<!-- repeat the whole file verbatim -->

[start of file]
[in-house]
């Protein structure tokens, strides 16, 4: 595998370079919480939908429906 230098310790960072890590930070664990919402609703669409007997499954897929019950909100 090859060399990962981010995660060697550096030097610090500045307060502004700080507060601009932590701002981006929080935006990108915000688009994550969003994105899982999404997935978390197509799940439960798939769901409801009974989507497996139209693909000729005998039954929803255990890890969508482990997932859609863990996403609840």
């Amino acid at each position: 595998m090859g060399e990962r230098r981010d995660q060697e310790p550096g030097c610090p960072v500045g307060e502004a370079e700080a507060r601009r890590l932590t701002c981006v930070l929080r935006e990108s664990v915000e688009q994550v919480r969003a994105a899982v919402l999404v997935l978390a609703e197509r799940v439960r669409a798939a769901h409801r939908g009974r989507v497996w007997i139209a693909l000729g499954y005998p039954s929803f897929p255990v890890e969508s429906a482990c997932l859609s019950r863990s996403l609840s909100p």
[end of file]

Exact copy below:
[in-house]
């Protein structure tokens, strides 16, 4: 595998370079919480939908429906 230098310790960072890590930070664990919402609703669409007997499954897929019950909100 090859060399990962981010995660060697550096030097610090500045307060502004700080507060601009932590701002981006929080935006990108915000688009994550969003994105899982999404997935978390197509799940439960798939769901409801009974989507497996139209693909000729005998039954929803255990890890969508482990997932859609863990996403609840």
């Amino acid at each position: 595998m090859g060399e990962r230098r981010d995660q060697e310790p550096g030097c610090p960072v500045g307060e502004a370079e700080a507060r601009r890590l932590t701002c981006v930070l929080r935006e990108s664990v915000e688009q994550v919480r969003a994105a899982v919402l999404v997935l978390a609703e197509r799940v439960r669409a798939a769901h409801r939908g009974r989507v497996w007997i139209a693909l000729g499954y005998p039954s929803f897929p255990v890890e969508s429906a482990c997932l859609s019950r863990s996403l609840s909100p």